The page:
Saturday, March 25, 2017

Feds revive probe of Eric Garner chokehold death

The feds have revived the grand jury probe into the NYPD chokehold death of Eric Garner — and a police witness who was questioned in front of the panel believes an indictment is looming, sources told The New York Post on Thursday.

A high-ranking NYPD official and a sergeant testified behind closed doors in the Brooklyn federal courthouse on Wednesday after being slapped with subpoenas, sources said.

Revelation of their appearances before the grand jury marks the first sign that the US Justice Department hasn’t abandoned the racially charged case since the inauguration of President Trump and the confirmation of Attorney General Jeff Sessions.

Read more: Feds revive probe of Eric Garner chokehold death

Friday, January 13, 2017

DOJ unveils police reforms in Baltimore

Nearly two years after Freddie Gray's death in police custody led to protests, Baltimore and the US Justice Department agreed to terms Thursday on sweeping police reforms that include cameras in all police transport vans.
The 227-page consent decree comes after the Justice Department monitored Baltimore's policing methods for more than a year after the 2015 death of Gray, who suffered a fatal injury while being transported in a police van.
    "We now require cameras in those vans," Mayor Catherine Pugh said.
    "We want to make sure that individuals are transported singularly and that they're strapped into those vans correctly and that people are not harmed in that process."
    But the troubled police department's problems went beyond its transport of prisoners.

    Read more: DOJ unveils police reforms in Baltimore

    Wednesday, July 06, 2016

    US Dept. of Justice investigating Alton Sterling shooting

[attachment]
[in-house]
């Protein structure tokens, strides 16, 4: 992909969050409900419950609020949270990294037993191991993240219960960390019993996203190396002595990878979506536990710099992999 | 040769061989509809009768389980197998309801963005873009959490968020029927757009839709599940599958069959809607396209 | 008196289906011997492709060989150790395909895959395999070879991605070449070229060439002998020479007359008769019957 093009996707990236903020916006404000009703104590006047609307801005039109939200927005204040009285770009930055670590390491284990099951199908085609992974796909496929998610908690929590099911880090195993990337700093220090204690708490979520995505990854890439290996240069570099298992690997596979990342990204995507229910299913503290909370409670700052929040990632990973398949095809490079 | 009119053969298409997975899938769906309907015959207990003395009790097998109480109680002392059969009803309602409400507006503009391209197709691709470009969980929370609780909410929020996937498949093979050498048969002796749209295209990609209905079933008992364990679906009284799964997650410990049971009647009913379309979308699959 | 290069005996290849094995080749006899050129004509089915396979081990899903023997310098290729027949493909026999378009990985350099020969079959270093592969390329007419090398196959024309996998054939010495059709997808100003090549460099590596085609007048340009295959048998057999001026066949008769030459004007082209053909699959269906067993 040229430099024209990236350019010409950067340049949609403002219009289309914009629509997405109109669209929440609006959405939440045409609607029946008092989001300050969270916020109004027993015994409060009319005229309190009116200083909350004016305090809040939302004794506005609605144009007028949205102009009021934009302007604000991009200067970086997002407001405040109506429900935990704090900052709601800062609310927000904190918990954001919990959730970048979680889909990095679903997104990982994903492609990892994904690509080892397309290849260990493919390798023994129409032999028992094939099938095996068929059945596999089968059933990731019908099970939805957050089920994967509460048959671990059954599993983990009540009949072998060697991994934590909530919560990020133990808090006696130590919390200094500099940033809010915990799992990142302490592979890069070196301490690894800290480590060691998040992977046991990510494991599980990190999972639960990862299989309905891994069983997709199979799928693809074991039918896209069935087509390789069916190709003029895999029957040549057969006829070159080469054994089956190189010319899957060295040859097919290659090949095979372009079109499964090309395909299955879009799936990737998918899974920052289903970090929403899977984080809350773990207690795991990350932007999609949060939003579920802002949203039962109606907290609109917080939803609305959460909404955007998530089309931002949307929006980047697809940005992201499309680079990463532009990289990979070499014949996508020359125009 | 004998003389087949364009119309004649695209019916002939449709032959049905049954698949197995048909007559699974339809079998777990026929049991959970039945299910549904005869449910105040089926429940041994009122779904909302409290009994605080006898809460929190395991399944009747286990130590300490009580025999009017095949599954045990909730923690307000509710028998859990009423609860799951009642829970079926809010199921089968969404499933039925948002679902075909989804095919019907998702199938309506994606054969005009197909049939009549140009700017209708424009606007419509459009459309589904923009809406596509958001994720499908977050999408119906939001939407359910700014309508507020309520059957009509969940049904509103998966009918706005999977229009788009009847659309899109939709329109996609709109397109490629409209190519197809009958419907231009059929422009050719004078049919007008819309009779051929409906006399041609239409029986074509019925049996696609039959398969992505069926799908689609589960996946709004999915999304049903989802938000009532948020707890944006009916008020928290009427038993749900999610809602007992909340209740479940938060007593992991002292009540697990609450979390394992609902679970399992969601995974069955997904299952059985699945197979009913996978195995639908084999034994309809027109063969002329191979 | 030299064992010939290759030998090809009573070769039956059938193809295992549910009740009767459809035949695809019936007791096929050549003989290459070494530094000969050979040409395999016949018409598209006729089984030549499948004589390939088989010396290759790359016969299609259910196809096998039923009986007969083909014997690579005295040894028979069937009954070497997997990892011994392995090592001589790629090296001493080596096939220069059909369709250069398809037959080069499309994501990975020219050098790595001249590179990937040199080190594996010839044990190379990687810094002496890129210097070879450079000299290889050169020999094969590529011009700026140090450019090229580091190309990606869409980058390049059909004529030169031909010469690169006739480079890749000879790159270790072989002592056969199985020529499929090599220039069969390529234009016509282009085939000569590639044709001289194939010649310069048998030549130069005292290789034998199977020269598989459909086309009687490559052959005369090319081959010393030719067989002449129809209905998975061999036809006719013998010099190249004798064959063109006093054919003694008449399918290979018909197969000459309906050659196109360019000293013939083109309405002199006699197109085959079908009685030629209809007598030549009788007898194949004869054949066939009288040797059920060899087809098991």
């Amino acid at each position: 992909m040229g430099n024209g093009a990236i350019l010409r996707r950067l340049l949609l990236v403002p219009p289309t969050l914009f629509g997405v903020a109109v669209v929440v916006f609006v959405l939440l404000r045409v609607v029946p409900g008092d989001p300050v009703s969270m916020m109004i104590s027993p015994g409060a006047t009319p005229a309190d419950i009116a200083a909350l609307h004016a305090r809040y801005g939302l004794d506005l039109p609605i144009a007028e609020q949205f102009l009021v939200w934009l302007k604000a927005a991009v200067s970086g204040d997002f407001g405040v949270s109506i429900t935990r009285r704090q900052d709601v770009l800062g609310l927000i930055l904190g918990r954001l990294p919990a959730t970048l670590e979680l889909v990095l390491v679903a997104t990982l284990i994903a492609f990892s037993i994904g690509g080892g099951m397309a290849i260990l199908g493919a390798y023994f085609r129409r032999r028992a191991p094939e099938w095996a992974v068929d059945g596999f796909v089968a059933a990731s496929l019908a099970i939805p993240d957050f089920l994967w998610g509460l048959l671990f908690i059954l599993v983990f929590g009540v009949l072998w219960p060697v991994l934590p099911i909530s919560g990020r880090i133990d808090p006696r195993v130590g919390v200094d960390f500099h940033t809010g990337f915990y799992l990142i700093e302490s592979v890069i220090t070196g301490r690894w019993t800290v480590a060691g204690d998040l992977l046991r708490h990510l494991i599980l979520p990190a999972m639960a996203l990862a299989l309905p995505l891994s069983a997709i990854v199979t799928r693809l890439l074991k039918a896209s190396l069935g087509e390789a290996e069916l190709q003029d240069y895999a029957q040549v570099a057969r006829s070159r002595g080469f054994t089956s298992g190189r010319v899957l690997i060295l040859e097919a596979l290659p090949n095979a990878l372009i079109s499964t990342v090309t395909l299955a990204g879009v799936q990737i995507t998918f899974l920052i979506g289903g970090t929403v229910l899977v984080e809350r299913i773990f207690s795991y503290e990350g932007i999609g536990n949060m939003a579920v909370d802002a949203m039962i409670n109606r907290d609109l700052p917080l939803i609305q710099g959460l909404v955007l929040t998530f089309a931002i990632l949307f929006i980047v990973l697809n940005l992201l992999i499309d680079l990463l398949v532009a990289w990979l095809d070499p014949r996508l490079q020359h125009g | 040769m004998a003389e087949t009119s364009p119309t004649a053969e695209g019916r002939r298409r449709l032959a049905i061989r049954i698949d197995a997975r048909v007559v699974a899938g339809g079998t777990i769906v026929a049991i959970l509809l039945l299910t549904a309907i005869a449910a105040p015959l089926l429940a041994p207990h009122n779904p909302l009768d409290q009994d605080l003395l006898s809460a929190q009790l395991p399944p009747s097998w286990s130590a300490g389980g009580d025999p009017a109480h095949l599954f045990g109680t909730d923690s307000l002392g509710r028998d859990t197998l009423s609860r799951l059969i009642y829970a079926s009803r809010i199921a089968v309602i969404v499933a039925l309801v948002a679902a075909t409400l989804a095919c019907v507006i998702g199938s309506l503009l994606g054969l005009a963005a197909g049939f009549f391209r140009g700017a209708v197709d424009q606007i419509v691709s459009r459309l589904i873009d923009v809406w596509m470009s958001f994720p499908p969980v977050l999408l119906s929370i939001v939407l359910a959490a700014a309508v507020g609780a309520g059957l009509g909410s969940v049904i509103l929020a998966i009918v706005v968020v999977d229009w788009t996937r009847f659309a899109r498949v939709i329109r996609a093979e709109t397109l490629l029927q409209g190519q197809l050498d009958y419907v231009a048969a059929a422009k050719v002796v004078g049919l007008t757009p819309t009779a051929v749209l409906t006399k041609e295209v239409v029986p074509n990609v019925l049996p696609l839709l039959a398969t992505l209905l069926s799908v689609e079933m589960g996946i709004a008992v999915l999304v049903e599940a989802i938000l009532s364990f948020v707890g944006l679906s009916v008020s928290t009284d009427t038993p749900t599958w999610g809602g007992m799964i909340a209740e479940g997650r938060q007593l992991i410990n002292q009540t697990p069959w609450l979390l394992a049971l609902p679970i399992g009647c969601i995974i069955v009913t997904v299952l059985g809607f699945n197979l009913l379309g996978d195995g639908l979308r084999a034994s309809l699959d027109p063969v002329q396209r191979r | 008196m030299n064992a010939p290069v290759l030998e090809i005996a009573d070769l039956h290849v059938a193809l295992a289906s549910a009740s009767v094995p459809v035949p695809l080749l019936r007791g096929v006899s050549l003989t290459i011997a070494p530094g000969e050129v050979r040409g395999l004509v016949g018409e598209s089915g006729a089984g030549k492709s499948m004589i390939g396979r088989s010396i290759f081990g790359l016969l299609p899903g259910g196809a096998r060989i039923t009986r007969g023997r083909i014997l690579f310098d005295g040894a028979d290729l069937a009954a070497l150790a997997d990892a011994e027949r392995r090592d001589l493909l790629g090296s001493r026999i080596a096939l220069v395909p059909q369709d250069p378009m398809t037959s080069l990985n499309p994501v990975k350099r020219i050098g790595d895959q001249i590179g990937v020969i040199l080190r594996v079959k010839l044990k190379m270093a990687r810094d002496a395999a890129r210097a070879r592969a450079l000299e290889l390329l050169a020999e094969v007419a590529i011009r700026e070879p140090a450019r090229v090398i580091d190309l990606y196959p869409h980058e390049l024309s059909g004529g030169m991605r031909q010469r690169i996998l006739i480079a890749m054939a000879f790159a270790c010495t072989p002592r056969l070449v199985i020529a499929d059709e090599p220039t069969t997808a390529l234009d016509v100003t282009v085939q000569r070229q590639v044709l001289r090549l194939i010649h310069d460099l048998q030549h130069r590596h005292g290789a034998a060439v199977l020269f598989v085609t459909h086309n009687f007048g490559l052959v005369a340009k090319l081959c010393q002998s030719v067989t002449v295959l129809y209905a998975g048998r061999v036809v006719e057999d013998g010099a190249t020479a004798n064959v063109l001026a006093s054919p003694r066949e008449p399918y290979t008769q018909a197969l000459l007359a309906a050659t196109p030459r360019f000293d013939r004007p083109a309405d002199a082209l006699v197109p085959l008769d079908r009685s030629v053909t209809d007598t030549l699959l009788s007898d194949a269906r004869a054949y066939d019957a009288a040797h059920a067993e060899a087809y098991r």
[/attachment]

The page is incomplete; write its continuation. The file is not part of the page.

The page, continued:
The U.S. Department of Justice is launching into a civil rights investigation regarding the fatal Baton Rouge police shooting of Alton Sterling at a convenience store early Tuesday morning.

    Federal officials will collect all the available facts and evidence related to the shooting in order to "conduct a fair, thorough and impartial investigation," FBI New Orleans division spokesman Craig Betbeze said Wednesday morning (July 6).

    Betbeze said the FBI was unable to comment further on the investigation due to its ongoing nature. Baton Rouge District Attorney Hillar Moore III said in a news statement that he supports the federal review of the shooting, calling the move "a very important decision taken to ensure that our community can have confidence" in the police department's commitment to transparency in fatal officer-involved shootings.


    Tuesday, May 24, 2016

    Dylan Roof: Justice Dept. will seek death penalty

    Attorney General Loretta Lynch has released a statement that the Justice Department will be seeking the death penalty in the Dylan Roof case. Roof killed nine people inside a Charleston South Carolina church last year.

    Department of Justice
    Office of Public Affairs

    Tuesday, May 24, 2016

    Attorney General Loretta E. Lynch Statement on the Case of Dylann Roof

    Attorney General Loretta E. Lynch today released the following statement regarding the United States v. Dylann Roof:
    “Following the department’s rigorous review process to thoroughly consider all relevant factual and legal issues, I have determined that the Justice Department will seek the death penalty.  The nature of the alleged crime and the resulting harm compelled this decision.”
    Updated May 24, 2016

    Thursday, March 12, 2015

    Attorney General Holder Statement on the Overnight Shooting of Two Officers in Ferguson, Missouri

    Attorney General Eric Holder released the following statement Thursday on the overnight shooting of two officers in Ferguson, Missouri:

    “This heinous assault on two brave law enforcement officers was inexcusable and repugnant. I condemn violence against any public safety officials in the strongest terms, and the Department of Justice will never accept any threats or violence directed at those who serve and protect our communities—from this cowardly action, to the killing of an officer in Philadelphia last week while he was buying a game for his son, to the tragic loss of a Deputy U.S. Marshal in the line of duty in Louisiana earlier this week. Such senseless acts of violence threaten the very reforms that nonviolent protesters in Ferguson and around the country have been working towards for the past several months. We wish these injured officers a full and speedy recovery. We stand ready to offer any possible aid to an investigation into this incident, including the department's full range of investigative resources. And we will continue to stand unequivocally against all acts of violence against cops whenever and wherever they occur.”